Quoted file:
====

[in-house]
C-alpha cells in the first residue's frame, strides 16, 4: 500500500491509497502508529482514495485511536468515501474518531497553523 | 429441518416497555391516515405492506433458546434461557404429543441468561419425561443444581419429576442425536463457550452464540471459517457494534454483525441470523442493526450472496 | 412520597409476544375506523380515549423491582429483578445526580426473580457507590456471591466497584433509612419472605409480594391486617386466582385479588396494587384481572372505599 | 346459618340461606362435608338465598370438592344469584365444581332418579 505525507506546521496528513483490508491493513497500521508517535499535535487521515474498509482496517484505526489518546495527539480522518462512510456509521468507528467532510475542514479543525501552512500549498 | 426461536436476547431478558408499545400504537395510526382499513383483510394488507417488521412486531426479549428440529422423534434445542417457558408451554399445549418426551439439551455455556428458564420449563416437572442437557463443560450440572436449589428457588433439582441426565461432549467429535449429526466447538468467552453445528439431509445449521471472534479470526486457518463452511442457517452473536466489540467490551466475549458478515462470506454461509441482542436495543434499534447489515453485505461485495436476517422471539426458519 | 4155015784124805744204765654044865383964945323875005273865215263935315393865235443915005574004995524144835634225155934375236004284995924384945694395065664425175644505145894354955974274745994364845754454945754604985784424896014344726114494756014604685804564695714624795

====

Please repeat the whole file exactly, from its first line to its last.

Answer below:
[in-house]
C-alpha cells in the first residue's frame, strides 16, 4: 500500500491509497502508529482514495485511536468515501474518531497553523 | 429441518416497555391516515405492506433458546434461557404429543441468561419425561443444581419429576442425536463457550452464540471459517457494534454483525441470523442493526450472496 | 412520597409476544375506523380515549423491582429483578445526580426473580457507590456471591466497584433509612419472605409480594391486617386466582385479588396494587384481572372505599 | 346459618340461606362435608338465598370438592344469584365444581332418579 505525507506546521496528513483490508491493513497500521508517535499535535487521515474498509482496517484505526489518546495527539480522518462512510456509521468507528467532510475542514479543525501552512500549498 | 426461536436476547431478558408499545400504537395510526382499513383483510394488507417488521412486531426479549428440529422423534434445542417457558408451554399445549418426551439439551455455556428458564420449563416437572442437557463443560450440572436449589428457588433439582441426565461432549467429535449429526466447538468467552453445528439431509445449521471472534479470526486457518463452511442457517452473536466489540467490551466475549458478515462470506454461509441482542436495543434499534447489515453485505461485495436476517422471539426458519 | 4155015784124805744204765654044865383964945323875005273865215263935315393865235443915005574004995524144835634225155934375236004284995924384945694395065664425175644505145894354955974274745994364845754454945754604985784424896014344726114494756014604685804564695714624795